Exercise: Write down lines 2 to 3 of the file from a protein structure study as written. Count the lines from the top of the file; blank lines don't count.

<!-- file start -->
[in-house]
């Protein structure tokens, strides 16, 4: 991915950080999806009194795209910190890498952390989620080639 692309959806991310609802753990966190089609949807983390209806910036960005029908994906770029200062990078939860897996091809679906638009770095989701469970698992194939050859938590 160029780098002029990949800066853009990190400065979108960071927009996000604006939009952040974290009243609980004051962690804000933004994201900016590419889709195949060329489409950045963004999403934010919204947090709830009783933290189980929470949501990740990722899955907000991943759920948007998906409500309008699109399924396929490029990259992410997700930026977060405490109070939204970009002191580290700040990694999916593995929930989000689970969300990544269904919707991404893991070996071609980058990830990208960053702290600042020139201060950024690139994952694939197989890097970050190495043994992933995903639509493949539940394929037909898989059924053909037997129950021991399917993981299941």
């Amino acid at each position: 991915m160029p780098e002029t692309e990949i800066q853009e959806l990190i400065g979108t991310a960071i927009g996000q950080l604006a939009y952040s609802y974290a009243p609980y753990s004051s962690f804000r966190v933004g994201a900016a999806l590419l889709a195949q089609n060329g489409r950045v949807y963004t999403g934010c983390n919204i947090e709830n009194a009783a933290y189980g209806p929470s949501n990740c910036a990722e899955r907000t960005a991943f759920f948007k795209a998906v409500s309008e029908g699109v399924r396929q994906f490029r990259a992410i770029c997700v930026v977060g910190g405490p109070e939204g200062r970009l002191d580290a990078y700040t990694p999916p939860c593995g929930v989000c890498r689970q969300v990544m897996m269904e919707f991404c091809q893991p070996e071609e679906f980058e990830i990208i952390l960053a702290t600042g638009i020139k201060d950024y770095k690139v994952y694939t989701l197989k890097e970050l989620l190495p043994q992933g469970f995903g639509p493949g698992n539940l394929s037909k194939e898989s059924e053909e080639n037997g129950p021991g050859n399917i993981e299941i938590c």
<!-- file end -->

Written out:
């Protein structure tokens, strides 16, 4: 991915950080999806009194795209910190890498952390989620080639 692309959806991310609802753990966190089609949807983390209806910036960005029908994906770029200062990078939860897996091809679906638009770095989701469970698992194939050859938590 160029780098002029990949800066853009990190400065979108960071927009996000604006939009952040974290009243609980004051962690804000933004994201900016590419889709195949060329489409950045963004999403934010919204947090709830009783933290189980929470949501990740990722899955907000991943759920948007998906409500309008699109399924396929490029990259992410997700930026977060405490109070939204970009002191580290700040990694999916593995929930989000689970969300990544269904919707991404893991070996071609980058990830990208960053702290600042020139201060950024690139994952694939197989890097970050190495043994992933995903639509493949539940394929037909898989059924053909037997129950021991399917993981299941």
């Amino acid at each position: 991915m160029p780098e002029t692309e990949i800066q853009e959806l990190i400065g979108t991310a960071i927009g996000q950080l604006a939009y952040s609802y974290a009243p609980y753990s004051s962690f804000r966190v933004g994201a900016a999806l590419l889709a195949q089609n060329g489409r950045v949807y963004t999403g934010c983390n919204i947090e709830n009194a009783a933290y189980g209806p929470s949501n990740c910036a990722e899955r907000t960005a991943f759920f948007k795209a998906v409500s309008e029908g699109v399924r396929q994906f490029r990259a992410i770029c997700v930026v977060g910190g405490p109070e939204g200062r970009l002191d580290a990078y700040t990694p999916p939860c593995g929930v989000c890498r689970q969300v990544m897996m269904e919707f991404c091809q893991p070996e071609e679906f980058e990830i990208i952390l960053a702290t600042g638009i020139k201060d950024y770095k690139v994952y694939t989701l197989k890097e970050l989620l190495p043994q992933g469970f995903g639509p493949g698992n539940l394929s037909k194939e898989s059924e053909e080639n037997g129950p021991g050859n399917i993981e299941i938590c």